3.  Wear it up.  This helps so much.  I usually wear my hair in a ponytail or a bun.  Sometimes I wear it half-up/half-down.  Regardless, I wear it pulled back somehow.  This helps break up the demarcation line and make things look more intentional.
4.  Pull the bangs back.  Let’s face it.  Bangs that are half color-treated and half-silver are never going to be nice.  I pin mine back in a cute little twist.  Voila!  Intentional.
5.  Hair chalk.  Oh, yes.  Hair chalk was my bestie for the first 3 months.  I don’t always use it now, because the new growth is long enough that I can mess with my hair a bit to break up the demarcation line, but in the beginning, I used this all.the.time.  I would use white and gray chalk to coat random color-treated sections of hair before I pulled it up.  It broke up the demarcation line into something more tolerable.  I use HairChalkCo Gray and LAC White  Now, I have enough growth that I pretty much only use this for special occasions or when I need a morale boost.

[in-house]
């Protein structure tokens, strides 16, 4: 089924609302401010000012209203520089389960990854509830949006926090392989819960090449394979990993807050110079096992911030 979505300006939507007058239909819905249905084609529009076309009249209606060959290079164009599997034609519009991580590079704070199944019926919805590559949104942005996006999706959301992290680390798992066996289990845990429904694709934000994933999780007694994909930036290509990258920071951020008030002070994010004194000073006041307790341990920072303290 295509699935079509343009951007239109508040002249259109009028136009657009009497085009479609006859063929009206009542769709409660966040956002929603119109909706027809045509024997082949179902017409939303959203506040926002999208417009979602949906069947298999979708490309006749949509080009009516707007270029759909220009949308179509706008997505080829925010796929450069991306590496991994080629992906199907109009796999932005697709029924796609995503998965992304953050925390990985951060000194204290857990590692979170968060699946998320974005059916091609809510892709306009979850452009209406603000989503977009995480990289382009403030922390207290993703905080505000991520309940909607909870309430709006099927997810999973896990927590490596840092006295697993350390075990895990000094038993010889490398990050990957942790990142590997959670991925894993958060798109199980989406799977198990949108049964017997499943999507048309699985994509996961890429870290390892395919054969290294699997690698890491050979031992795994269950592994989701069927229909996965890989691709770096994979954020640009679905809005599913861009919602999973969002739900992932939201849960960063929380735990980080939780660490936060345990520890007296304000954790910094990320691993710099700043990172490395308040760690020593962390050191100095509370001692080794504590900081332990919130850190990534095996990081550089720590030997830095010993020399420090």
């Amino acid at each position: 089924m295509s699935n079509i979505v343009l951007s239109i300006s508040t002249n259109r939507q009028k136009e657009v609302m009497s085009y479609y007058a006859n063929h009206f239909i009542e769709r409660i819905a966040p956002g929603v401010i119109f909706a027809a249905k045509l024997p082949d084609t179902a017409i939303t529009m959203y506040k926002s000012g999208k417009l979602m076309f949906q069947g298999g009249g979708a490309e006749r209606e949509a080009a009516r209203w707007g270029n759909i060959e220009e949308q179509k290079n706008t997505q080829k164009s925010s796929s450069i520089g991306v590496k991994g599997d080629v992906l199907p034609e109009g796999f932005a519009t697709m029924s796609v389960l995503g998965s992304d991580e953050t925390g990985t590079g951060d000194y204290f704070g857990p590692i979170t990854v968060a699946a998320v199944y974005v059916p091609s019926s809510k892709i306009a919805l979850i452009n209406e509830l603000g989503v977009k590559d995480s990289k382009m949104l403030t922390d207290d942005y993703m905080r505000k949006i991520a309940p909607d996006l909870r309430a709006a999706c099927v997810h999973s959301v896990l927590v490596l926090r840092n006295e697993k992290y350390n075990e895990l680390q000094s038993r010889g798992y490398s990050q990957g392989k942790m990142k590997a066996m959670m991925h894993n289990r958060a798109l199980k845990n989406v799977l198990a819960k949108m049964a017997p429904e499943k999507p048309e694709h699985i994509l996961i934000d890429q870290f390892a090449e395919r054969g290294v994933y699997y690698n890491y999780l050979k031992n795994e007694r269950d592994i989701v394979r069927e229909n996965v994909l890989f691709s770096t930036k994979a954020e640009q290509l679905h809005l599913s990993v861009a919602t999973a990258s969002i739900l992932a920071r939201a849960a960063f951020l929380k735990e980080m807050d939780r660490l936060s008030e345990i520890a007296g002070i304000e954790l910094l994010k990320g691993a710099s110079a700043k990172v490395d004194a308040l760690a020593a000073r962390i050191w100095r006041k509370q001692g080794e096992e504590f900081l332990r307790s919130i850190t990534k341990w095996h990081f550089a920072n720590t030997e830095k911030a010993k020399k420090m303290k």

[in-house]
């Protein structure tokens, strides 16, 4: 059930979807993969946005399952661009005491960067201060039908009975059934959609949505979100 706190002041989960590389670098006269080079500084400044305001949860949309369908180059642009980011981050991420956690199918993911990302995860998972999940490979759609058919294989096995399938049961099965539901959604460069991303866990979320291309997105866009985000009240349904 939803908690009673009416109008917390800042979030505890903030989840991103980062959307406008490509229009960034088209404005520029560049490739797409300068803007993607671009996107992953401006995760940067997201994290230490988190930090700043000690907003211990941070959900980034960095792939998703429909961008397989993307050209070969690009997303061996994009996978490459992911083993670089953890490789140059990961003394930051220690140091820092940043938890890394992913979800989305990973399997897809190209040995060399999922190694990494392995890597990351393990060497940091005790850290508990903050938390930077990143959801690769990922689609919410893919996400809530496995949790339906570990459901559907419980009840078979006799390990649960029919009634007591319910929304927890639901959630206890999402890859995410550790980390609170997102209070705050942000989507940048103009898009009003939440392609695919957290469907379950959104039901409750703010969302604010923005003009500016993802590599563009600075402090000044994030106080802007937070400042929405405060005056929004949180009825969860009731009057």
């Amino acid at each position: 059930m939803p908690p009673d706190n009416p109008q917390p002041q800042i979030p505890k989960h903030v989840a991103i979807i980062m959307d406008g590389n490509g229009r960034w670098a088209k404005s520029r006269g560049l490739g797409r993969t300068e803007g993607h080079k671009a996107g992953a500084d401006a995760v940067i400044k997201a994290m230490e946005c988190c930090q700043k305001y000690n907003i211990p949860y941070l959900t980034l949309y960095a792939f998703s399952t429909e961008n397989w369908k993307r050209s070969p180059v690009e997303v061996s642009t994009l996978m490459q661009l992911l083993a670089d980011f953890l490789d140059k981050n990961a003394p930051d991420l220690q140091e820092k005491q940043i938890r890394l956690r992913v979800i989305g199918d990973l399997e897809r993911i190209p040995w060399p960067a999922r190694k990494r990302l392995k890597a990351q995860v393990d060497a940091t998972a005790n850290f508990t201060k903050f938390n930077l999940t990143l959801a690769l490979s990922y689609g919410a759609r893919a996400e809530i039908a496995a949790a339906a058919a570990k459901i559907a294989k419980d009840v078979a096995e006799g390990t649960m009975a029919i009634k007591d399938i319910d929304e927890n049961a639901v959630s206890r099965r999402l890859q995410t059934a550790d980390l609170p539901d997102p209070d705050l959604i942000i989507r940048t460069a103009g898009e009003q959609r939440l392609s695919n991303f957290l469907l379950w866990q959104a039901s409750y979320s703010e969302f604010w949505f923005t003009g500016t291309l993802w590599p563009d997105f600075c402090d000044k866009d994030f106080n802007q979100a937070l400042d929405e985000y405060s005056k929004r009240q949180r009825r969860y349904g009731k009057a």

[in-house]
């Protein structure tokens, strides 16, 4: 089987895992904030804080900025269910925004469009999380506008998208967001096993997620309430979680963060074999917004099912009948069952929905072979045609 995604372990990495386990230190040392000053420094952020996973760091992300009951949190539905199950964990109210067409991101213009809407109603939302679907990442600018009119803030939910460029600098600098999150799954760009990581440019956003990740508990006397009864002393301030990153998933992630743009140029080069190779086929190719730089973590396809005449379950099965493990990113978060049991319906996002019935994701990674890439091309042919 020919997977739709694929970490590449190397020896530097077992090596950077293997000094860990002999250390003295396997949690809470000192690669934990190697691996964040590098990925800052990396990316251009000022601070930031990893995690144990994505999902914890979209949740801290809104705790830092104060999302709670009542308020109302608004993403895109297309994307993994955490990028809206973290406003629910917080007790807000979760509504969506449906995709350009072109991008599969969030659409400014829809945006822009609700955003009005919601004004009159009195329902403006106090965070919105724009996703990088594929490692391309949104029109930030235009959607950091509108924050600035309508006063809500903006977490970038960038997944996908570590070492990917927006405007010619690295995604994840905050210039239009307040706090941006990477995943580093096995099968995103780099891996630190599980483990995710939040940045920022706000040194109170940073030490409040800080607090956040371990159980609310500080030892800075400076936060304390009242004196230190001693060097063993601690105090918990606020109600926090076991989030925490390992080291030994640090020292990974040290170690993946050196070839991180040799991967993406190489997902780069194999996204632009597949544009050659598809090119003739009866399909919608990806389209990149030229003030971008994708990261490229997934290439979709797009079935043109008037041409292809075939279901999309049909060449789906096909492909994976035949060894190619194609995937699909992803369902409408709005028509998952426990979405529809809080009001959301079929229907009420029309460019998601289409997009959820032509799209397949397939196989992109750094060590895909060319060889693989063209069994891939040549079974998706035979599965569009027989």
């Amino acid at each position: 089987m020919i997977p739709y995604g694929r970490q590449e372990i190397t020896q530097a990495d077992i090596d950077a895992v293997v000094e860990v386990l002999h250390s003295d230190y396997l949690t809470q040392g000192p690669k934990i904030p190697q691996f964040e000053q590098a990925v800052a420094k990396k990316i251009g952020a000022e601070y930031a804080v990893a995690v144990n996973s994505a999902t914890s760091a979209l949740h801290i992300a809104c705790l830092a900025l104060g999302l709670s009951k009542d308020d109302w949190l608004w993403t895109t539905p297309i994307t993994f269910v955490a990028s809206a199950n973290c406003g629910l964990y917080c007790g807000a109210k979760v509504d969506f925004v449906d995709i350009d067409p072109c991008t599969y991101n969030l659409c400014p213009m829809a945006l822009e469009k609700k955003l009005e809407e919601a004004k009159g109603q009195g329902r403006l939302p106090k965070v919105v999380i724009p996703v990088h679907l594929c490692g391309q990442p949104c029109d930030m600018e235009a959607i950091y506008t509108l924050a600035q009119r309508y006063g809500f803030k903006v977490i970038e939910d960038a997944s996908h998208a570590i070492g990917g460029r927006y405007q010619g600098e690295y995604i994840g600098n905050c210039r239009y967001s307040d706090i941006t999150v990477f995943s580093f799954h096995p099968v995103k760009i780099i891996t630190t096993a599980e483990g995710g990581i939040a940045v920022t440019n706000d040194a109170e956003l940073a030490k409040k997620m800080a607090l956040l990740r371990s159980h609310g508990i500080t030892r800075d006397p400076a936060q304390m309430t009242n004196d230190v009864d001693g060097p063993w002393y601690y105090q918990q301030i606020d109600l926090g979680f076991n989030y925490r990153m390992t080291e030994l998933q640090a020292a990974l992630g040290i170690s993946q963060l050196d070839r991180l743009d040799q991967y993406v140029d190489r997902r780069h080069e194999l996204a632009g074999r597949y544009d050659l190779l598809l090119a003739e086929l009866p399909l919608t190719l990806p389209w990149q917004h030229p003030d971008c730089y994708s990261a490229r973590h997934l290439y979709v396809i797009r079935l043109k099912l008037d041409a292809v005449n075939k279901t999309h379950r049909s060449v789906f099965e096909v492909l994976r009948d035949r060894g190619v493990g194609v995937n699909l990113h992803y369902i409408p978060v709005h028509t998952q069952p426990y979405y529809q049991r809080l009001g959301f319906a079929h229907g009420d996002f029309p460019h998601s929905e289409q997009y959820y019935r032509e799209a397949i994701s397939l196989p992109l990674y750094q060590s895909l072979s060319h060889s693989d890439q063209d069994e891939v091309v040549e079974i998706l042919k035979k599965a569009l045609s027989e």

If you decide to use hair chalk, there are a few things you should know. 

a.  If you try to do your whole head, you will look like you have fake, dull, chalky hair.  Use it minimally in key places to achieve a cohesive look, but don’t over-use.
b.  Apply the chalk (one of mine requires that you wet the chalk first, then apply, the other doesn’t).  Set the chalk with heat — either a blow dryer or flat iron.  
c.  For a softer look, brush through the chalked hair.  This will cause some of it to flake off, and it won’t give you the same level of coverage, but it will look less “plastic”.
d.  Spritz with hairspray after styling to further set the chalk.

Hair chalk washes out in one shampoo, so there is zero commitment.

5.  Manic Panic.  This is my current best friend.  I think I’m in love.  I’d marry it, but I’m already married.  Do you think my husband will be jealous?
If your hair has been color-treated and you have some reason why a salon won’t work for you (dye allergy, damaged hair, too expensive, or you are dealing with old henna like me) there is always Manic Panic.  
Color treated hair has a tendency to go brassy as it fades which doesn’t exactly blend very well with the new silver coming in.  They might be able to tone it at a salon, but you can also use Manic Panic as a temporary toner.
Manic Panic is deposit-only temporary hair dye that comes in punk rock colors.  Wait, don’t freak out.  I’m not saying you should dye your hair Punk Rocker Pink.  But you can use a little color theory to fix your hair.

Color Theory 101

Gray hair is hair that has no color saturation (think of black and white movies — no color).  But brassy or orange hair has too much of the wrong color.  We need to neutralize that color.  (There is a great post about this at OverTone Haircare).
color-wheel